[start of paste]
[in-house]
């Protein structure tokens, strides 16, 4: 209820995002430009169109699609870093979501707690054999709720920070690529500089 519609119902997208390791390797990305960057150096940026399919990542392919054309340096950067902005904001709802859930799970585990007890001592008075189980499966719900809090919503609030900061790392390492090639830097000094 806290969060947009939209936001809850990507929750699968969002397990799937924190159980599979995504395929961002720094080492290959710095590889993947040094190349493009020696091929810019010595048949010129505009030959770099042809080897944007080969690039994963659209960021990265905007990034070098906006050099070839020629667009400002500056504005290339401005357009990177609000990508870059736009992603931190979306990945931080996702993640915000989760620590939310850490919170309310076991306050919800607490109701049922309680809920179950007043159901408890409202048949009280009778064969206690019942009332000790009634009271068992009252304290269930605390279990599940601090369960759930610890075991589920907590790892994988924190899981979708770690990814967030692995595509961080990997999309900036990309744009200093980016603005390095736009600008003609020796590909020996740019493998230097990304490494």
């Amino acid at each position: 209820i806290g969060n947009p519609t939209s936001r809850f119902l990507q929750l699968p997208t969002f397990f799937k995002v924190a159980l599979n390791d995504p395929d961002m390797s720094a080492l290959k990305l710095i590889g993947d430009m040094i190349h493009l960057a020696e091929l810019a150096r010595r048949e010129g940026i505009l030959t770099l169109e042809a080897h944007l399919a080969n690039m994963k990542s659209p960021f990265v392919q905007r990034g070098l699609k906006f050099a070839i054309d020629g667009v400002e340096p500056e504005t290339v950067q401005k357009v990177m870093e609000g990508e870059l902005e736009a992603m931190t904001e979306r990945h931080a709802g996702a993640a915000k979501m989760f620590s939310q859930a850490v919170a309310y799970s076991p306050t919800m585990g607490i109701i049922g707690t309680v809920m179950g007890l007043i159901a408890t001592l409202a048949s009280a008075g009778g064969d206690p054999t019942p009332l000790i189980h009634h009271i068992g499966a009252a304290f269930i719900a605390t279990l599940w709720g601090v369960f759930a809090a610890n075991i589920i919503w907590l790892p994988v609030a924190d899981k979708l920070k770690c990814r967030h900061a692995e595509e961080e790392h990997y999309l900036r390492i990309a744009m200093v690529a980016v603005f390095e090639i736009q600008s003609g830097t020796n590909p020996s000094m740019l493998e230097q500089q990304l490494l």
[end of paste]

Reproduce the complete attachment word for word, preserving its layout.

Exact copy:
[in-house]
């Protein structure tokens, strides 16, 4: 209820995002430009169109699609870093979501707690054999709720920070690529500089 519609119902997208390791390797990305960057150096940026399919990542392919054309340096950067902005904001709802859930799970585990007890001592008075189980499966719900809090919503609030900061790392390492090639830097000094 806290969060947009939209936001809850990507929750699968969002397990799937924190159980599979995504395929961002720094080492290959710095590889993947040094190349493009020696091929810019010595048949010129505009030959770099042809080897944007080969690039994963659209960021990265905007990034070098906006050099070839020629667009400002500056504005290339401005357009990177609000990508870059736009992603931190979306990945931080996702993640915000989760620590939310850490919170309310076991306050919800607490109701049922309680809920179950007043159901408890409202048949009280009778064969206690019942009332000790009634009271068992009252304290269930605390279990599940601090369960759930610890075991589920907590790892994988924190899981979708770690990814967030692995595509961080990997999309900036990309744009200093980016603005390095736009600008003609020796590909020996740019493998230097990304490494």
């Amino acid at each position: 209820i806290g969060n947009p519609t939209s936001r809850f119902l990507q929750l699968p997208t969002f397990f799937k995002v924190a159980l599979n390791d995504p395929d961002m390797s720094a080492l290959k990305l710095i590889g993947d430009m040094i190349h493009l960057a020696e091929l810019a150096r010595r048949e010129g940026i505009l030959t770099l169109e042809a080897h944007l399919a080969n690039m994963k990542s659209p960021f990265v392919q905007r990034g070098l699609k906006f050099a070839i054309d020629g667009v400002e340096p500056e504005t290339v950067q401005k357009v990177m870093e609000g990508e870059l902005e736009a992603m931190t904001e979306r990945h931080a709802g996702a993640a915000k979501m989760f620590s939310q859930a850490v919170a309310y799970s076991p306050t919800m585990g607490i109701i049922g707690t309680v809920m179950g007890l007043i159901a408890t001592l409202a048949s009280a008075g009778g064969d206690p054999t019942p009332l000790i189980h009634h009271i068992g499966a009252a304290f269930i719900a605390t279990l599940w709720g601090v369960f759930a809090a610890n075991i589920i919503w907590l790892p994988v609030a924190d899981k979708l920070k770690c990814r967030h900061a692995e595509e961080e790392h990997y999309l900036r390492i990309a744009m200093v690529a980016v603005f390095e090639i736009q600008s003609g830097t020796n590909p020996s000094m740019l493998e230097q500089q990304l490494l």